Front gardens: permeable paving
Gardens can soak up rain, unlike paving, tarmac and concrete which are less porous and increase the amount of rainwater that runs off by as much as 50 percent. This additional water usually flows into street drains, which can’t always cope. The excess can then go back up people’s front drives to floods their homes. To avoid this problem, use permeable paving and keep hard surfaces to a minimum.
- Keep paving to a minimum
- Non-permeable paving may require planning permission
- Leave space for plants, including hedges and climbers
- Allow driveways to drain into borders
Why use permeable paving?
Rain water has to go somewhere and, even if you are not flooded, it might be affecting your neighbours downhill. Where it is not possible to keep garden space: keep paving to an absolute minimum and use a permeable paving material.
Permeable paving can help:
- Reduce local flooding
- Prevent problems with subsidence. Paving reduces or stops rainfall getting into the ground. This can cause the soil to shrink, especially if it is predominantly clay, which has consequences for structures built on it. Garden walls, paths and houses may develop severe cracks
There are many additional benefits of not paving over front gardens or keeping the paving to a minimum:
- Leafy streets carry premium prices
- Attractive front gardens have benefits for people too. The reduce particulate (dust) pollution and can improve health through the 'restoration' effect' of experiencing greenery.
- Gardens provide screening and privacy, creating a green oasis for enjoyment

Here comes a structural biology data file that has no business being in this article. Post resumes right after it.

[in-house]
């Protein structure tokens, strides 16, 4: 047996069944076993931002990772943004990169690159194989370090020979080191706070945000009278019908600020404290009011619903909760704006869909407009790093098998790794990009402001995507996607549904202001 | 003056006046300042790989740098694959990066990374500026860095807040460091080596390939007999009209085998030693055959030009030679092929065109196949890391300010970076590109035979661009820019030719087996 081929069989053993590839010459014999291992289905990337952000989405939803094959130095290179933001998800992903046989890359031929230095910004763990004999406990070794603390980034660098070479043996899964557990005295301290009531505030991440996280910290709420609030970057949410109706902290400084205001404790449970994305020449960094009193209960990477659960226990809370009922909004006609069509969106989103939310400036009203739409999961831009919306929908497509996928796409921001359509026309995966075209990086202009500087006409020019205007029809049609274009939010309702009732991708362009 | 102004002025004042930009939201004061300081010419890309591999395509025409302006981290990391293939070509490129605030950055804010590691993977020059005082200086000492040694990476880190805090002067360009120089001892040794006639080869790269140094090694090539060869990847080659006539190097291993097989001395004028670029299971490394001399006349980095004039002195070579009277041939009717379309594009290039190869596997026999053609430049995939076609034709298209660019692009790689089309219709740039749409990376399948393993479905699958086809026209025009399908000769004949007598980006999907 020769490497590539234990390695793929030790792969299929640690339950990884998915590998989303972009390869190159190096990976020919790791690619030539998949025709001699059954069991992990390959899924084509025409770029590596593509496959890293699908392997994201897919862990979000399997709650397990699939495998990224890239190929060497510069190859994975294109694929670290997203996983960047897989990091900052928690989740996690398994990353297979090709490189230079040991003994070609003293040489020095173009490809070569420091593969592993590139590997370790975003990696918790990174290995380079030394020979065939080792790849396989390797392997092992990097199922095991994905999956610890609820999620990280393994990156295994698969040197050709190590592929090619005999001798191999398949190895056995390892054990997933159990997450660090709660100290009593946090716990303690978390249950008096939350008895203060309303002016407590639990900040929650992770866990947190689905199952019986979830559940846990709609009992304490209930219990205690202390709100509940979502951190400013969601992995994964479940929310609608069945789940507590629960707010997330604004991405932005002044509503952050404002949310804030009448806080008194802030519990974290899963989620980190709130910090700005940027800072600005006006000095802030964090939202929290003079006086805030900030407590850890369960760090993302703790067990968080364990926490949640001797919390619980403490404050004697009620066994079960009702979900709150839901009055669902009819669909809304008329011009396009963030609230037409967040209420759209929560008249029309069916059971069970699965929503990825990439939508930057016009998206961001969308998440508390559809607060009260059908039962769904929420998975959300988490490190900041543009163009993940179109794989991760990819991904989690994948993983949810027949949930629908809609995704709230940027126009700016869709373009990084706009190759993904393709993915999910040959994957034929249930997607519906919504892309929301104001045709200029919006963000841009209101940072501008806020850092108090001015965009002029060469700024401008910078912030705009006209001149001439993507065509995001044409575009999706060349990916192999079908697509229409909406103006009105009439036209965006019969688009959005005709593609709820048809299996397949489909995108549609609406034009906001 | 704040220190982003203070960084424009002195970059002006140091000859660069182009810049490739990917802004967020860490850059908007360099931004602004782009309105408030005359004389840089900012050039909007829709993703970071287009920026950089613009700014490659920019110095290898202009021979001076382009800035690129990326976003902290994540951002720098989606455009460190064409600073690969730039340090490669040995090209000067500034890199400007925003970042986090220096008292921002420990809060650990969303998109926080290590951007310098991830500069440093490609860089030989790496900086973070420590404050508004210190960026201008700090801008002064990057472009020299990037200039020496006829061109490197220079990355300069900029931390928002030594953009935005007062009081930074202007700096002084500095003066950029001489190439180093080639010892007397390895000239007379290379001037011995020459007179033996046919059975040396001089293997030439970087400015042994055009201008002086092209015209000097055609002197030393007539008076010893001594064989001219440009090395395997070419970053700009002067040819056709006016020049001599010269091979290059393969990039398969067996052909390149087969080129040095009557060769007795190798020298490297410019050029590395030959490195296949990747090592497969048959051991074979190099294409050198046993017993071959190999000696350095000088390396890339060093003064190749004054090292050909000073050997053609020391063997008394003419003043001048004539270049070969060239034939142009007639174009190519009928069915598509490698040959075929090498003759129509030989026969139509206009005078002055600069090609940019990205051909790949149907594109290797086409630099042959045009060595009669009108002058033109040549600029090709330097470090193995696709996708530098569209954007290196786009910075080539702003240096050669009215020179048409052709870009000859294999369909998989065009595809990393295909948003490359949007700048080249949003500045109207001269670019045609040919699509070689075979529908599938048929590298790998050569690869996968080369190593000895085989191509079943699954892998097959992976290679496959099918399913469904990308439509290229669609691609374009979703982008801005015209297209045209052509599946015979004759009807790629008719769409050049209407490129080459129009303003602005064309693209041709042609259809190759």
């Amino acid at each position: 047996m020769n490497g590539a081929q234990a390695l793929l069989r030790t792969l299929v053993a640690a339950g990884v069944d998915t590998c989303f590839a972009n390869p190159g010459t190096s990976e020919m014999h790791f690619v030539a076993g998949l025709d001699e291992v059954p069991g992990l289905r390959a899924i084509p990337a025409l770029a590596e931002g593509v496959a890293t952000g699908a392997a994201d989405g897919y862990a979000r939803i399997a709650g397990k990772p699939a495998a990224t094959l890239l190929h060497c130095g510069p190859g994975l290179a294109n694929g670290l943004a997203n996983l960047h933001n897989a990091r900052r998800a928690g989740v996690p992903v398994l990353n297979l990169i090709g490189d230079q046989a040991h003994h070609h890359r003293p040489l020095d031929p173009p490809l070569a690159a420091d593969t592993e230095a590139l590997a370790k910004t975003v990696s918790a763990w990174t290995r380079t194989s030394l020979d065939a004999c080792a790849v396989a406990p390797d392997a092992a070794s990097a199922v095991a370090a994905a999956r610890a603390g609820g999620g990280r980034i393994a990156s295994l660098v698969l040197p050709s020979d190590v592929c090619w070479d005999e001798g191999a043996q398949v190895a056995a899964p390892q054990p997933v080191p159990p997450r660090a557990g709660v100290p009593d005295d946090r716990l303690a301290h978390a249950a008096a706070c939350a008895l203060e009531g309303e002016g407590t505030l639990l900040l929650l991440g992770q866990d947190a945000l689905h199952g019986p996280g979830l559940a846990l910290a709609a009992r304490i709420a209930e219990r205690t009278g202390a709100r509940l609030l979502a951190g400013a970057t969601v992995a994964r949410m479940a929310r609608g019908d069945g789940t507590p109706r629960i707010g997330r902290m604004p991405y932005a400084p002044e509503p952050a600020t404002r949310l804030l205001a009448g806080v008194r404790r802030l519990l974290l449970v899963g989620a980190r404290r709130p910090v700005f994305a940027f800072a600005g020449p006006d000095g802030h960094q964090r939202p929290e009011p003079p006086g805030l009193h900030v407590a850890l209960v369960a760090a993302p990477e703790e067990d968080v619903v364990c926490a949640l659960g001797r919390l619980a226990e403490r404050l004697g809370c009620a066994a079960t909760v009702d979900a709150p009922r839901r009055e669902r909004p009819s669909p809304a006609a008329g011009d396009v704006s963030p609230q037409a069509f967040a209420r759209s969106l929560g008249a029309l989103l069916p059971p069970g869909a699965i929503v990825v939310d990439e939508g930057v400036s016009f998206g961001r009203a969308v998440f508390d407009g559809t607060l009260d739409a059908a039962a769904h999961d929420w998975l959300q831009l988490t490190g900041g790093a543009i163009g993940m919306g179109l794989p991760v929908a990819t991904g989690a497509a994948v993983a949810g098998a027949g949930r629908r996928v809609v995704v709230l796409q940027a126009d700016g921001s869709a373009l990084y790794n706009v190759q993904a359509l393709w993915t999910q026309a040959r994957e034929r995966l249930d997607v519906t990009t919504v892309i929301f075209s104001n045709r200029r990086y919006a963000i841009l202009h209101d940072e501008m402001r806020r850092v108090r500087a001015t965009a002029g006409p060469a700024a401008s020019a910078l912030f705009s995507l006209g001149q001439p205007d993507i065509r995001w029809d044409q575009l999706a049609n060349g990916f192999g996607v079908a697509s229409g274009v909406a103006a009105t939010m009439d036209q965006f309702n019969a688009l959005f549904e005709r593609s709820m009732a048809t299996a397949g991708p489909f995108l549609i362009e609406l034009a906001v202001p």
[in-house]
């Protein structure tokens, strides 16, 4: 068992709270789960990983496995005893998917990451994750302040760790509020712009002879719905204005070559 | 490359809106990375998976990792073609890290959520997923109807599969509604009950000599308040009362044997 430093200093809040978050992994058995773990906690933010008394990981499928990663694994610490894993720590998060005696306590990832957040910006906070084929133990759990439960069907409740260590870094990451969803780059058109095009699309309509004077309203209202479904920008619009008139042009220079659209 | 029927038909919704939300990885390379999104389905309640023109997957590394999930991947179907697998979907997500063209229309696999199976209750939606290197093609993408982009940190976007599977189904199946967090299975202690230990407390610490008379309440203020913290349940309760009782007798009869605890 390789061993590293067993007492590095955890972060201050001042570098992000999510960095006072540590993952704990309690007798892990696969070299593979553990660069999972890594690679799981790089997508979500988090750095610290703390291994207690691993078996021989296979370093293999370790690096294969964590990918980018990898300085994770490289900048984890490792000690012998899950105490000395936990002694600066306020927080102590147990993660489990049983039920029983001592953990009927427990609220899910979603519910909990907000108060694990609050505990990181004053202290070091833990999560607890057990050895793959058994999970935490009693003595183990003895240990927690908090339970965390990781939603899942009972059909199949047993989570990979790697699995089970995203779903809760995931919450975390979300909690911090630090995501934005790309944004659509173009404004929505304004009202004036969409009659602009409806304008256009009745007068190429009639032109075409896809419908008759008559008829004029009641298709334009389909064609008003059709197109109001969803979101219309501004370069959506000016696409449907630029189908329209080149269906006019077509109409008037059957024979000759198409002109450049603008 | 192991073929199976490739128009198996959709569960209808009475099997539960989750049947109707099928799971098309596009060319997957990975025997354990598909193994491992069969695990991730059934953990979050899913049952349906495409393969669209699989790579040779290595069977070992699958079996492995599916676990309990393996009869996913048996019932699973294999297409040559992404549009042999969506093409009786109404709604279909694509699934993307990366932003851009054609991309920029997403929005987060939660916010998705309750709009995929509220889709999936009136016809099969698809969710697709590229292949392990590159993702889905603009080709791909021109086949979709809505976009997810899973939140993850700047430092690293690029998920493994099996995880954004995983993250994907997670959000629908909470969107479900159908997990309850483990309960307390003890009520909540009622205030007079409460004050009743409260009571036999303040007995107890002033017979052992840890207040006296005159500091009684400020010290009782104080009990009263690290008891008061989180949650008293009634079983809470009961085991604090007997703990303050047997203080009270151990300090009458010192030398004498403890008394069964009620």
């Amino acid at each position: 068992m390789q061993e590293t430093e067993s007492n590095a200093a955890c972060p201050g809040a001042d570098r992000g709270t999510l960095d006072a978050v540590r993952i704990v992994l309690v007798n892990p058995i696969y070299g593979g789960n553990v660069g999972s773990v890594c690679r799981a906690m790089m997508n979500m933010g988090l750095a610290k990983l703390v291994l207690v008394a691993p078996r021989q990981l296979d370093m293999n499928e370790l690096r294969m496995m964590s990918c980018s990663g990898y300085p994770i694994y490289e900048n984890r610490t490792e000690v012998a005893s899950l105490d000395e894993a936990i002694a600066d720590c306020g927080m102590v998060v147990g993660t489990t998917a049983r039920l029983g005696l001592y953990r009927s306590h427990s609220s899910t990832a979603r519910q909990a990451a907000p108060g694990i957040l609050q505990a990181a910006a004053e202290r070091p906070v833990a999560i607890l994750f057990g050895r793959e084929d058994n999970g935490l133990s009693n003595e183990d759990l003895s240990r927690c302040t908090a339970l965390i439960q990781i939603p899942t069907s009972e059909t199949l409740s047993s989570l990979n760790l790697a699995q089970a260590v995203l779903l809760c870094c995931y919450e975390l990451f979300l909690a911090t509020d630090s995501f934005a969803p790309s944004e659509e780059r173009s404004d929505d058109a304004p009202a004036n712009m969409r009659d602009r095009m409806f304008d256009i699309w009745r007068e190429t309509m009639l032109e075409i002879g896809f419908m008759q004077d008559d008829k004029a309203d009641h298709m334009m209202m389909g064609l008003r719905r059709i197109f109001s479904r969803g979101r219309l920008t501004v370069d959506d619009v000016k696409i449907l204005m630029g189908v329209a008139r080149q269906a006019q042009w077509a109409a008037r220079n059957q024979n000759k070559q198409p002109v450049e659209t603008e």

- If vegetation is lost from our streets there is less to regulate urban temperatures. Hard surfaces absorb heat in the day and release it at night, making it hot and difficult to sleep. This is part of the ‘heat island effect’, which can also be responsible for poorer air quality and localised weather conditions, such as thunderstorms
- Tending your garden at the front of the house gives neighbours the opportunity to meet and can help to build community spirit. See RHS Britain in Bloom and RHS It's Your Neighbourhood for inspiration
In addition, the research of Ealing Front Gardens Project offers 43 reasons not to pave.
The construction methods used to lay permeable paving are different from those used for traditional materials. The main difference is the hardcore foundation is formed of permeable materials too, ensuring the water can soak away.
For information on the construction methods used to lay permeable paving, see the booklet Guidance on the permeable surfacing of front gardens: additional ideas and practical tips for laying produced by the Environment Agency.
To find garden landscapers to do the work, see our Gardening Organisations page (see Garden Landscapers section). For advice on getting the right people to do the job, see our Hiring Contractors page.
Types of permeable paving
If you do choose to pave, go for permeable products that allow rainwater into the ground below. Here are just some of the materials available. However, do visit your local builders’ merchants or DIY store as you may find more options.
Gravel is by far the cheapest permeable hard-landscaping option. It comes in many colours, depending on where it was quarried, and can be bought in bags or by the tonne. You can also buy recycled products, such as eco-aggregates, which include by-products of the ceramics industry.
Cost: Gravel and aggregate prices start at just £3.75 per sq m (inc delivery), and locally quarried materials are usually the most inexpensive.
These bricks have the appearance of traditional block paving, but their interlocking shape ensures rainwater can penetrate the tiny gaps. They need to be installed correctly on to compacted aggregate so the water can drain away freely.